Migrant Minors are Exposed to Many Dangers that Put Their Physical and Emotional Integrity at Risk. The Passage of Boys and Girls Through the Darien Gap has Broken Records. We Tell you About this Situation.
LatinAmerican Post | María Fernanda Ramírez Ramos
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"The worst nightmare I've ever had" is how Adrianny Ortega, an 8-year-old girl from Venezuela, described her passage through the Darién Gap to journalists from The New York Times. Julie Turkewitz and Federico Ríos followed the footsteps of a group of migrants for 112 kilometers to recount the journey that hundreds of migrants face every day. The report, called " A girl and a dream were lost in the jungle," has gone viral on social media and has taken the story of immigration and the face of 6-year-old Sarah Cuauro to various places.
Thus, Sarah has become the visible face of a humanitarian tragedy in which stories are repeated with one thing in common: the hardships of insecure and forced migration. The number of infants walking through this jungle has reached all-time highs: 32,500 boys and girls have passed through the Darién in the last ten months. Half of them are under the age of 5 and about 900 are not accompanied by their parents. This is an increase of 10% compared to 2021.
This piece of jungle that connects Colombia with Panama is an obligatory passage for those migrants who seek to go from South America to the United States. It is estimated that 211,355 people have crossed the Darien Gap in 2022 (as of October). In their suitcases, they carry dreams of a future with better opportunities. This gives them the courage to embark on a journey that has no guarantee.
During the exhausting days of travel, children and their families are exposed to the dangers of crossing a jungle: insect bites, swollen rivers, dehydration, lack of food, tropical diseases and high levels of physical demand. They are also vulnerable to various forms of violence, "including sexual abuse, trafficking and exploitation," UNICEF said in a press release. In addition, this organization indicates that both in Panama, and in other countries where migratory flows arrive, there is an overflow in the reception of migrant children, which prevents them from receiving basic services that respond to their needs.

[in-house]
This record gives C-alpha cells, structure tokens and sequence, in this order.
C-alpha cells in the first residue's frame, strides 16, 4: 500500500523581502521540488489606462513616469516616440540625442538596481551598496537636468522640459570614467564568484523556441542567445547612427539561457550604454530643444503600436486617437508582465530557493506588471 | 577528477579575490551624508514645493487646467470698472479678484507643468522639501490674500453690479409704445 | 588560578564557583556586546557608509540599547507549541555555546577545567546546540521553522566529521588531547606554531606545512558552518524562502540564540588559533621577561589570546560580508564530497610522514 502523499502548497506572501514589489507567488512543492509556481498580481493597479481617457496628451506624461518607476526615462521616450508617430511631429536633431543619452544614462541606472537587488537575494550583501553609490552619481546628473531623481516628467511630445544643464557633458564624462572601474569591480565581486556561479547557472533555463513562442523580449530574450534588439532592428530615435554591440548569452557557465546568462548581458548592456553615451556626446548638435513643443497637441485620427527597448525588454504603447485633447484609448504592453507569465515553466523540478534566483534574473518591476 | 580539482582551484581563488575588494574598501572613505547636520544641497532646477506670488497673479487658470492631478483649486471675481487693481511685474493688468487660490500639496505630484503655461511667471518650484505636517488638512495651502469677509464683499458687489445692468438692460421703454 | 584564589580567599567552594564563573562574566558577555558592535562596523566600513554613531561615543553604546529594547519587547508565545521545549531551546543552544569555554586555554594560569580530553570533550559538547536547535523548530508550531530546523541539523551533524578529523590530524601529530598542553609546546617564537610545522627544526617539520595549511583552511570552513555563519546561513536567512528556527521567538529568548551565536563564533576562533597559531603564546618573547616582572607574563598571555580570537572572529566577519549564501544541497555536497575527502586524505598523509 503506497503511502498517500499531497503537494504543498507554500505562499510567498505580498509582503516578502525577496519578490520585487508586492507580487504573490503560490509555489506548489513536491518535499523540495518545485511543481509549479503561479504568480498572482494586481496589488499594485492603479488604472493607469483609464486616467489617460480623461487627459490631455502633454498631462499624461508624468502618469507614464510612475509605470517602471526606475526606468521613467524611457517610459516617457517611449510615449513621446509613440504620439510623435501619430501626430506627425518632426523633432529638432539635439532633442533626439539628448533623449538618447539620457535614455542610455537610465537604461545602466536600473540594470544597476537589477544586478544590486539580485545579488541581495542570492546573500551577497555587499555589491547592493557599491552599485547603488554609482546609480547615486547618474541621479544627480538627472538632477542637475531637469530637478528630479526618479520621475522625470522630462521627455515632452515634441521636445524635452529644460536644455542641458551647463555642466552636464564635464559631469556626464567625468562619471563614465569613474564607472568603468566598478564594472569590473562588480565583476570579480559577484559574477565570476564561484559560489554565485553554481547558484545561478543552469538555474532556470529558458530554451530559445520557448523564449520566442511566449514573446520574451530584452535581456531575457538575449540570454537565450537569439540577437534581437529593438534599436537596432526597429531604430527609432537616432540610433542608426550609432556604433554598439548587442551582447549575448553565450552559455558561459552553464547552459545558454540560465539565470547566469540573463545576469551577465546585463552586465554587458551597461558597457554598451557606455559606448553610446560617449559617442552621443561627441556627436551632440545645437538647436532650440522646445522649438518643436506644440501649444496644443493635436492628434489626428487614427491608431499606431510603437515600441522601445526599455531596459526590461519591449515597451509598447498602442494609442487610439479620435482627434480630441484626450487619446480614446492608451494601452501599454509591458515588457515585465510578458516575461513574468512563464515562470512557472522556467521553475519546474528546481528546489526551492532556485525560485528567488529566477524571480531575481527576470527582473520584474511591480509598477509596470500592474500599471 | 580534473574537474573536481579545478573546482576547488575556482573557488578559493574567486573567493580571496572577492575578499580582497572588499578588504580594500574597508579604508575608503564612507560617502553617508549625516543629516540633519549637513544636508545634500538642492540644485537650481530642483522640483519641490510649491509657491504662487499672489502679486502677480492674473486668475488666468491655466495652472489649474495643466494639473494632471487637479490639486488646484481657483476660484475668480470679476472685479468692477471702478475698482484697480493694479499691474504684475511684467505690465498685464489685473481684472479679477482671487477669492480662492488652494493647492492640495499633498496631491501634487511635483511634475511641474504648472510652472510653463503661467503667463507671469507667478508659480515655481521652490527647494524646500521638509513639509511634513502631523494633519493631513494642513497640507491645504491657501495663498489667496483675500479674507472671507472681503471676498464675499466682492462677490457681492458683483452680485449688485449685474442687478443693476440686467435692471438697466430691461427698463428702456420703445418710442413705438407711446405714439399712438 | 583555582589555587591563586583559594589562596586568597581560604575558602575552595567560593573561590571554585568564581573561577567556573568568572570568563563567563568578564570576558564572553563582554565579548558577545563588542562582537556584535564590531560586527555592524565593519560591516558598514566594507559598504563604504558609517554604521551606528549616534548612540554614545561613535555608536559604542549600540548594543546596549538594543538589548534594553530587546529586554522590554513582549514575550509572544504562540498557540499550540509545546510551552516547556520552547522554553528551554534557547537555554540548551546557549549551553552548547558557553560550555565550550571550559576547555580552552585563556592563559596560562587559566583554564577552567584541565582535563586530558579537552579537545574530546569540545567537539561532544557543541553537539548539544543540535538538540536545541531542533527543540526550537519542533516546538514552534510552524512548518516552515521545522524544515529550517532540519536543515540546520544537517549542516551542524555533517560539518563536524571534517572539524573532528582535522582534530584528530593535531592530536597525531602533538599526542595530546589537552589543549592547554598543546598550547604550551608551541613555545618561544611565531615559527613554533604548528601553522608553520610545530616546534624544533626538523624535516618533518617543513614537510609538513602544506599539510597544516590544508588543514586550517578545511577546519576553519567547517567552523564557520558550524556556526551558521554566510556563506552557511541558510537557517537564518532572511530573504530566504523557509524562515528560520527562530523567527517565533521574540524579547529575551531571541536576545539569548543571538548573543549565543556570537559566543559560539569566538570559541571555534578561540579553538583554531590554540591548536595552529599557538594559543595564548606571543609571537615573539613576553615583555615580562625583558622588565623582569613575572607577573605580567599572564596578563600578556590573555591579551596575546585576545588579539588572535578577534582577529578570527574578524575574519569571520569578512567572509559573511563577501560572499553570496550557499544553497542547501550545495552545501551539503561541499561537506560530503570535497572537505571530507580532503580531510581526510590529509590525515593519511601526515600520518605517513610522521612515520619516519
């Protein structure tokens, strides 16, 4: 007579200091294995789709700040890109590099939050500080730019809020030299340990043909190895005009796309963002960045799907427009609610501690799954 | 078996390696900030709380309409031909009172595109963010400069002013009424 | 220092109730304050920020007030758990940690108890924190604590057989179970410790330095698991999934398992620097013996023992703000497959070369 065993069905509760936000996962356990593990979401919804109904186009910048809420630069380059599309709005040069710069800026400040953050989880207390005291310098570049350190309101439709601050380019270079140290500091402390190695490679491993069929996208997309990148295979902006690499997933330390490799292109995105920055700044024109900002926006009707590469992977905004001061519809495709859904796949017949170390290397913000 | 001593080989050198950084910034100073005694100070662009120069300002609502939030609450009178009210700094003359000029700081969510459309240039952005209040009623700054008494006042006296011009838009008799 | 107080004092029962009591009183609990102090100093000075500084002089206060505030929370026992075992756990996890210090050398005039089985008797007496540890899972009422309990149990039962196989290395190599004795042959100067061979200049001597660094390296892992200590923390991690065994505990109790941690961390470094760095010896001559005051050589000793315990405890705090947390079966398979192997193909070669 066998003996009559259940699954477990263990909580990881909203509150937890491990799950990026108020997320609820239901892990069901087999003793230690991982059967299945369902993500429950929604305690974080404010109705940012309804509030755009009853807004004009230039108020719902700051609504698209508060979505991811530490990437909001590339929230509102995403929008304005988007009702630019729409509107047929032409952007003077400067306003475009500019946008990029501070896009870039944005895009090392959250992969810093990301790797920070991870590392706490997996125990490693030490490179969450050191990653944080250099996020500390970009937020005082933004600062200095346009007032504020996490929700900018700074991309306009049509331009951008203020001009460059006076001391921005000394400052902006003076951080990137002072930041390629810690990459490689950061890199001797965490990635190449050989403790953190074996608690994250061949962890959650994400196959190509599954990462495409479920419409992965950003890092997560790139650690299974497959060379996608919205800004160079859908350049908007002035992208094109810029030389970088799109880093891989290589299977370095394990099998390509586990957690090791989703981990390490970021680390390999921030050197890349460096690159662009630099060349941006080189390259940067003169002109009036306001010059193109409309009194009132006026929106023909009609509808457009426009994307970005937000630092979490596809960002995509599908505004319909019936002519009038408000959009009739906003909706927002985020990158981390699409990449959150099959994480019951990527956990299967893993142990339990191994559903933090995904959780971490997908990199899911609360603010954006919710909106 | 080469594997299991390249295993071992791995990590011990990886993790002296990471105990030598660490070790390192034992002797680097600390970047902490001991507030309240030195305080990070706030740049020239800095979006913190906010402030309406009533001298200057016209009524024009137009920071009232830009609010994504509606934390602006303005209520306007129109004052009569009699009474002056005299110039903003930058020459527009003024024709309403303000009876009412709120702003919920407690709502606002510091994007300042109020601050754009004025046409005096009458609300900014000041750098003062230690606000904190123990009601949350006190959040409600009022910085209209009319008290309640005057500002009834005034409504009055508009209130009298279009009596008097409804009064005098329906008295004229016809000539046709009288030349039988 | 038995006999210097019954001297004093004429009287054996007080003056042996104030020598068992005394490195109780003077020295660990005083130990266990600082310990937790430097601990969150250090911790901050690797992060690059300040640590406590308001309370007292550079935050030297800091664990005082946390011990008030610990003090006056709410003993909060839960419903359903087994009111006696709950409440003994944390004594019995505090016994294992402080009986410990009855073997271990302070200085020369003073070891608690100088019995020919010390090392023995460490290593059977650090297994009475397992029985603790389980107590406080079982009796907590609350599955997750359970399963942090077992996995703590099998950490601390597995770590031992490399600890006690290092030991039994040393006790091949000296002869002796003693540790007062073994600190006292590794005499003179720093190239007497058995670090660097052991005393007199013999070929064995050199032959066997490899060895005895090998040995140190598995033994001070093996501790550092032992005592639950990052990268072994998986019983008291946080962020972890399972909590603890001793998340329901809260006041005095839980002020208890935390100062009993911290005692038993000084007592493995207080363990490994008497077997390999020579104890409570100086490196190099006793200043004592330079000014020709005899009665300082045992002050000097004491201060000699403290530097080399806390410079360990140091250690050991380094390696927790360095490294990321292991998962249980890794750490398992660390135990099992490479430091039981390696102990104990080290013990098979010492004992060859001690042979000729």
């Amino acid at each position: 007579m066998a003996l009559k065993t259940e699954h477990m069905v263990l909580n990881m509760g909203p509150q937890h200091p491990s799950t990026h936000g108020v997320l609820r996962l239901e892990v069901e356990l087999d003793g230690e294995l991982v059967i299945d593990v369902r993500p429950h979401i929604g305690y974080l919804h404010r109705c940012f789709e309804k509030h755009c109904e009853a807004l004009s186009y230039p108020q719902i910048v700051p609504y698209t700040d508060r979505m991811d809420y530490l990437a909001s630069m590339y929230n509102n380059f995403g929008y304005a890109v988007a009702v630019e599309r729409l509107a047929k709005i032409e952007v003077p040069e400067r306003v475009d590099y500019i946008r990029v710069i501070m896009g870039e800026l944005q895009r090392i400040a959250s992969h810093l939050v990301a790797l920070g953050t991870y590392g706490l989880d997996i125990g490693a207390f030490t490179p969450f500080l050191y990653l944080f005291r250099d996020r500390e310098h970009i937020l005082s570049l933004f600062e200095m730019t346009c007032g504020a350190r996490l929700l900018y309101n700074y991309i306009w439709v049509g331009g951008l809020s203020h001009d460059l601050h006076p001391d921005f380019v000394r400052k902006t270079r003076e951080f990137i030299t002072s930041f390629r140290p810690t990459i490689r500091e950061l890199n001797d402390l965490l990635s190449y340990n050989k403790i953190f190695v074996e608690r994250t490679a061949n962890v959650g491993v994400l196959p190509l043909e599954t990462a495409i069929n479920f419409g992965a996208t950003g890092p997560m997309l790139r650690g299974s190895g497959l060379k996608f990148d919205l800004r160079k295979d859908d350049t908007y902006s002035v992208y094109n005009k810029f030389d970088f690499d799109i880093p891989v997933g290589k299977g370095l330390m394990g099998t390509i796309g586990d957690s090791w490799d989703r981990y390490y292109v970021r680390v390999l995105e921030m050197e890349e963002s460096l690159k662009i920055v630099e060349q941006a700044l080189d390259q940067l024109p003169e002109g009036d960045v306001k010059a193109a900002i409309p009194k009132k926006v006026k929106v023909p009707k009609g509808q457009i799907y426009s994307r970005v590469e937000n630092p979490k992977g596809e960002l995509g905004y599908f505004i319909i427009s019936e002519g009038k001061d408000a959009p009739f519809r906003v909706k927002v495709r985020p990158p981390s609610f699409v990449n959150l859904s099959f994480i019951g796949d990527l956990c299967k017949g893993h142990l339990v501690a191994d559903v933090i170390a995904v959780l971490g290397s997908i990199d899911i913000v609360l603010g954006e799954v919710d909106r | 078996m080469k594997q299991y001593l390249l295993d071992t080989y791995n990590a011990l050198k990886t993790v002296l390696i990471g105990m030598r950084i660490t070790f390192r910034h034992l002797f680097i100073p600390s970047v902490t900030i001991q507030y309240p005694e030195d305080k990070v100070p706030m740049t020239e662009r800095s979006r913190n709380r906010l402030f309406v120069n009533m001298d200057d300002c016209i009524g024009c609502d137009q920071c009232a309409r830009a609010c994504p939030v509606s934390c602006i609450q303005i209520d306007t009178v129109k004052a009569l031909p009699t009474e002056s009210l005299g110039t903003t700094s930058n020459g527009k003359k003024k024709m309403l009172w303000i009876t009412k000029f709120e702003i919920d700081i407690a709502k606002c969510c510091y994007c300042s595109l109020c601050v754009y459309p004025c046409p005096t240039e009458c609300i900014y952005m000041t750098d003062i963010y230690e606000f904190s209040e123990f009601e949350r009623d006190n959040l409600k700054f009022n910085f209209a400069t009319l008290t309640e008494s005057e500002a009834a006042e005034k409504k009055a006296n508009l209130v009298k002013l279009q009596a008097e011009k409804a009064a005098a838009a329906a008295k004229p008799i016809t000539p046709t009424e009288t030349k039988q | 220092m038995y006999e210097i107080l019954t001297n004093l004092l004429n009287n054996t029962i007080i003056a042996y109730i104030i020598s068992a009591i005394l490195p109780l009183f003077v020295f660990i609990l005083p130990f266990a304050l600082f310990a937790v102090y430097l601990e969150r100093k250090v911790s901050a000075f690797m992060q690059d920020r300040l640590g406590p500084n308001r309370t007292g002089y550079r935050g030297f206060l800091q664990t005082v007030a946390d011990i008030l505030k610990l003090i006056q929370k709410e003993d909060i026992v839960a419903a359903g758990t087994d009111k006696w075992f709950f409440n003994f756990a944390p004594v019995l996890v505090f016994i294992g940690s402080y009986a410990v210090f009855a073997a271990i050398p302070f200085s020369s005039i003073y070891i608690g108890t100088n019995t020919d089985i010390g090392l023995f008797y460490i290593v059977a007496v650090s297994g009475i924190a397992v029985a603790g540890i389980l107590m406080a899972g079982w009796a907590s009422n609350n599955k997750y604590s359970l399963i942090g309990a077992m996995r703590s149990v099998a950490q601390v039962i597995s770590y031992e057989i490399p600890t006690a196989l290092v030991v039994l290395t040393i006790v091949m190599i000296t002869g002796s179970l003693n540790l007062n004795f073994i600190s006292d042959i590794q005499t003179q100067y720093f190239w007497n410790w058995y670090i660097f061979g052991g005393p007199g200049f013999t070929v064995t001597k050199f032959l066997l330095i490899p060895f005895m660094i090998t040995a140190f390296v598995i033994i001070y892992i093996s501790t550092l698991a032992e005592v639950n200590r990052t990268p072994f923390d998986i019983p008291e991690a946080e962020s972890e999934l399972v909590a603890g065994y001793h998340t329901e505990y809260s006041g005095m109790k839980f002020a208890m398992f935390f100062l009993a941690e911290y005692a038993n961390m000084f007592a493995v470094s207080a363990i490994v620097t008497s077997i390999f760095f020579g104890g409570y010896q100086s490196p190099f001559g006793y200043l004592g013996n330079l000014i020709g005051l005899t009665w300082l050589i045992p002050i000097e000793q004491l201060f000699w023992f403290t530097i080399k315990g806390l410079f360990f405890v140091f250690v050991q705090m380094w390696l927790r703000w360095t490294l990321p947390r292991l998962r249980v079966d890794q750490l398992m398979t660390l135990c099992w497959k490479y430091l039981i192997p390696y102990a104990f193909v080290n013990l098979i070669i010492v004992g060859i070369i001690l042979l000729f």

In this sense, forced and unsafe migration is one of the biggest challenges in Latin America and the Caribbean, which has a devastating impact on child protection. "Currently, there are two major migration crises: the movement from northern Central America to Mexico and the United States, and the Venezuelan migration crisis. Boys and girls are vulnerable to human trafficking and the smuggling of migrants, especially girls who are more vulnerable to violence, abuse and exploitation," reports Save The Children.
Although the Darien Gap is one of the most neuralgic points on the routes followed by migrants in the Americas region, the hardships and situations of violation of rights for migrants, specifically in childhood, are repeated in various geographical locations. According to data from the UN Refugee Agency (UNHCR), by mid-2022, there were 32.5 million refugees, 53.1 million internal refugees, 4.9 million people seeking asylum and 5, 3 million other people seeking protection. Of the refugees, 76% came from 6 countries: Syria, Venezuela, Ukraine, Afghanistan, South Sudan and Myanmar.